FIFA on Wednesday confirmed it will next month discuss proposed changes to its international eligibility rules, which could affect the Chinese Football Association’s naturalization policy.
England-born Li Ke (aka Nico Yennaris) last year became the first naturalized player to earn a cap for China, with Brazil-born Ai Kesen (aka Elkeson) following. Luo Guofu (aka Aloisio), Alan and Ricardo Goulart have also been granted Chinese citizenship with a view to playing for the national side.
New proposals, however, to be discussed at the 70th FIFA Congress, which will take place as an online event from Zurich on Sept 18, could hinder some of China’s naturalization applications but also help others.
World soccer’s governing body is proposing that players looking to change association meet certain revised requirements:
1) That they were fielded in a match in an official competition at any level (with the exception of “A” international level) for their current association; 2) At the time of being fielded for that first match, the player did not hold the nationality of the association which he wishes to represent; 3) That the player, at the time of being fielded for his last match in an official competition for his current association, was under 21 years old; 4)That the player’s biological mother, biological father, grandmother or grandfather was born on the territory of the relevant association, or that he has lived on the territory of the relevant association for at least five years.
The proposed changes could open the Team China door for Guangzhou Evergrande’s naturalized defender Tyias Browning, aka Jiang Guangtai, who meets all those requirements. The former Everton youngster, who has became a core player in Evergrande’s defense, is currently not eligible to represent China because he played for England’s youth team.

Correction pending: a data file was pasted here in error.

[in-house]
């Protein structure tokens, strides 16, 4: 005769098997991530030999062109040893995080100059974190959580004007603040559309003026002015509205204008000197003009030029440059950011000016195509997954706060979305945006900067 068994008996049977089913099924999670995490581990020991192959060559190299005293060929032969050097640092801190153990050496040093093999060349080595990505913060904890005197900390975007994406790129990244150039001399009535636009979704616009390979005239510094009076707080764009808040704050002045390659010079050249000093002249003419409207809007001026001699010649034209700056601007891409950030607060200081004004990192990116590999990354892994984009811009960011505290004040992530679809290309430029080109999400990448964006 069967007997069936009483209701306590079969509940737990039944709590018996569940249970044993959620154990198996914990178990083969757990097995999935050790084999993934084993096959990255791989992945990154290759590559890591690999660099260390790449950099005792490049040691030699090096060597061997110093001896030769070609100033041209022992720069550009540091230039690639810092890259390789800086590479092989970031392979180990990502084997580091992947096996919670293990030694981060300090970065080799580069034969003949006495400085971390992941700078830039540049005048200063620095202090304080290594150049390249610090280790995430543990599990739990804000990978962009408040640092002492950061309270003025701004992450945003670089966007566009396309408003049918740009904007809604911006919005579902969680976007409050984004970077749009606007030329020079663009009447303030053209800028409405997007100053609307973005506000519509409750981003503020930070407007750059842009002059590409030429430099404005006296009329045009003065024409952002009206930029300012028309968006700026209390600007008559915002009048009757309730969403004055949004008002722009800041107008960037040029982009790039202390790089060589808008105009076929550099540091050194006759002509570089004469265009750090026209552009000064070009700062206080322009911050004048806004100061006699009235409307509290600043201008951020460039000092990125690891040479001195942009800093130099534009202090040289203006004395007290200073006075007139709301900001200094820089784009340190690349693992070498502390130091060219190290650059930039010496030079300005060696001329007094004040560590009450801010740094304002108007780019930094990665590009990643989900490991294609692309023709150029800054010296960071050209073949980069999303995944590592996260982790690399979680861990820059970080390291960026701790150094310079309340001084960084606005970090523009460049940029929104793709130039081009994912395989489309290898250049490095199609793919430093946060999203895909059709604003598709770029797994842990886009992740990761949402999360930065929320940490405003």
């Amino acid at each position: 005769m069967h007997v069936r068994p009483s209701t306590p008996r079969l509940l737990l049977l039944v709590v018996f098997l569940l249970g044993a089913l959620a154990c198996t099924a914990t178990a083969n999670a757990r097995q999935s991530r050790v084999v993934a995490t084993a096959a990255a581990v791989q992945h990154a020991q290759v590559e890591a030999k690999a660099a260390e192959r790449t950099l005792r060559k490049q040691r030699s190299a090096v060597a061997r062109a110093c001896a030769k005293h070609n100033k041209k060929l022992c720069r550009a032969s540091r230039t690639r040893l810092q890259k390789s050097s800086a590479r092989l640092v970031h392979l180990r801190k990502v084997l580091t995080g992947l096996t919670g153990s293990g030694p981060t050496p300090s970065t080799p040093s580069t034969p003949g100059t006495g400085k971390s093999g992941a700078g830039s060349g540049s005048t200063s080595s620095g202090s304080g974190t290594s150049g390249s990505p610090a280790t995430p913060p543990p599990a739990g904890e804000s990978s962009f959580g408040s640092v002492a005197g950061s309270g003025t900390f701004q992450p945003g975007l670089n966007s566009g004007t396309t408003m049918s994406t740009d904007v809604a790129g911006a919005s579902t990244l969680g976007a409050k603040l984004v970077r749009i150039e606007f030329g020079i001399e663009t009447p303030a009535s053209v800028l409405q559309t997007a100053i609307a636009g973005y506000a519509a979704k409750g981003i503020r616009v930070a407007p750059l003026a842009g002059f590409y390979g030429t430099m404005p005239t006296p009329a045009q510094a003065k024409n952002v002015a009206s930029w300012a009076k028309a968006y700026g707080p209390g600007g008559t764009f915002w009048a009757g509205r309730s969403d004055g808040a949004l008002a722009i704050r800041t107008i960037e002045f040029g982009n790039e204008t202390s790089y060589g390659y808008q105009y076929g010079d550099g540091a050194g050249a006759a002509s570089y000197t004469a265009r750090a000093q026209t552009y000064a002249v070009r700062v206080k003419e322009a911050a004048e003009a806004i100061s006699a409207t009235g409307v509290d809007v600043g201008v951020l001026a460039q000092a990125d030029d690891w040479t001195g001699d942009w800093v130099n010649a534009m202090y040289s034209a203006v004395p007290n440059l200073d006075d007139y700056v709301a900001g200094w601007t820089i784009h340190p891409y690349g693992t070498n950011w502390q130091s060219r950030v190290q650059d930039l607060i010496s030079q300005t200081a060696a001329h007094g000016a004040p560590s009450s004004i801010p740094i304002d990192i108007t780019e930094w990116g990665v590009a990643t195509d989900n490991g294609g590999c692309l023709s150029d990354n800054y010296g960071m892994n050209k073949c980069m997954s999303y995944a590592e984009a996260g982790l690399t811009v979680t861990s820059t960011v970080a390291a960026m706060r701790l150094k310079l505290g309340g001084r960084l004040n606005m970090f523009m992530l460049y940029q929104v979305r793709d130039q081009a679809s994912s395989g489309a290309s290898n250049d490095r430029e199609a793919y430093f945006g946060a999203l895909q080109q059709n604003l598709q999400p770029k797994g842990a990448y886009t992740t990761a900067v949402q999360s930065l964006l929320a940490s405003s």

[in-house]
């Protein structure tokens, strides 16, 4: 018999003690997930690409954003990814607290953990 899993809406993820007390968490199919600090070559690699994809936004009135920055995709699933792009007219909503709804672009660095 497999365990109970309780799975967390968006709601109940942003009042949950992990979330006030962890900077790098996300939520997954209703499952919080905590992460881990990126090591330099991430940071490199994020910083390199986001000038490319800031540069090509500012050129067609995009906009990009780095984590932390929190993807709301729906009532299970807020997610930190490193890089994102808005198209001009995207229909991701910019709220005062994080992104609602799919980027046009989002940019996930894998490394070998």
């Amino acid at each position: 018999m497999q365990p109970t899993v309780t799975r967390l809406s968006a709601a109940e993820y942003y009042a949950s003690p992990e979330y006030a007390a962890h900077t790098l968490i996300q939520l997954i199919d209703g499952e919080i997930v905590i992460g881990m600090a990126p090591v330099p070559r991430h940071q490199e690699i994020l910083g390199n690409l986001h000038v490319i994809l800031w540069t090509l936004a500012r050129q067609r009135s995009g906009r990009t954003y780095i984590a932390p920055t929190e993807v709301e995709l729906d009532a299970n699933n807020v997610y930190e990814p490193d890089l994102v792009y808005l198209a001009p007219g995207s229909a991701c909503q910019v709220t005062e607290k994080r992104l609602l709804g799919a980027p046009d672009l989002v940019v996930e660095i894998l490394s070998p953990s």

Others such as Jiangsu Suning’s Brazilian striker Alex Teixeira and Beijing Guo’an’s naturalized midfielder Hou Yongyong (aka John Hou Saeter) would also be eligible for Team China selection under the new proposals.
Current rules state that a player should have lived continuously on the territory of the association he wishes to join for at least five years.
FIFA is seeking to remove any ambiguity caused by the word “continuously”. The new proposals, therefore, outline that, “barring any exceptional circumstances”, the phrase “lived on the territory of the relevant association” would mean a player must have been physically present on that territory for at least 183 days during a 12-month period, and to be considered to have “lived on the territory” of that association for that year.
The proposals also stipulate that the period of physical presence must not have been interrupted by short absences abroad for personal reasons; holidays abroad during the offseason; medical treatment or rehabilitation abroad following injury or illness; or travel abroad as a result of soccer employment.
However, interruptions are permitted when a player is transferred to a club affiliated to a different association; or a player is absent from a territory for any reason other than those set out in the previously listed situations.
Those stipulations could be an issue for Brazil-born Goulart. The Evergrande striker, who is now on loan at Hebei China Fortune, was loaned out to Brazilian side Palmeiras in 2018, interrupting his five-year stay in China which began in 2015.
It had been hoped that Goulart could become China’s fourth naturalized player, with the team bidding to earn the country qualification for its first World Cup finals since 2002.
Coach Li Ke’s squad faces a daunting task of qualifying for the 2022 finals in Qatar with four first-round qualifiers to play.
China is eight points adrift of Group A leader Syria and only leads third-place Philippines on goal difference. The eight group winners and four best second-place finishers will enter a second phase of qualifying.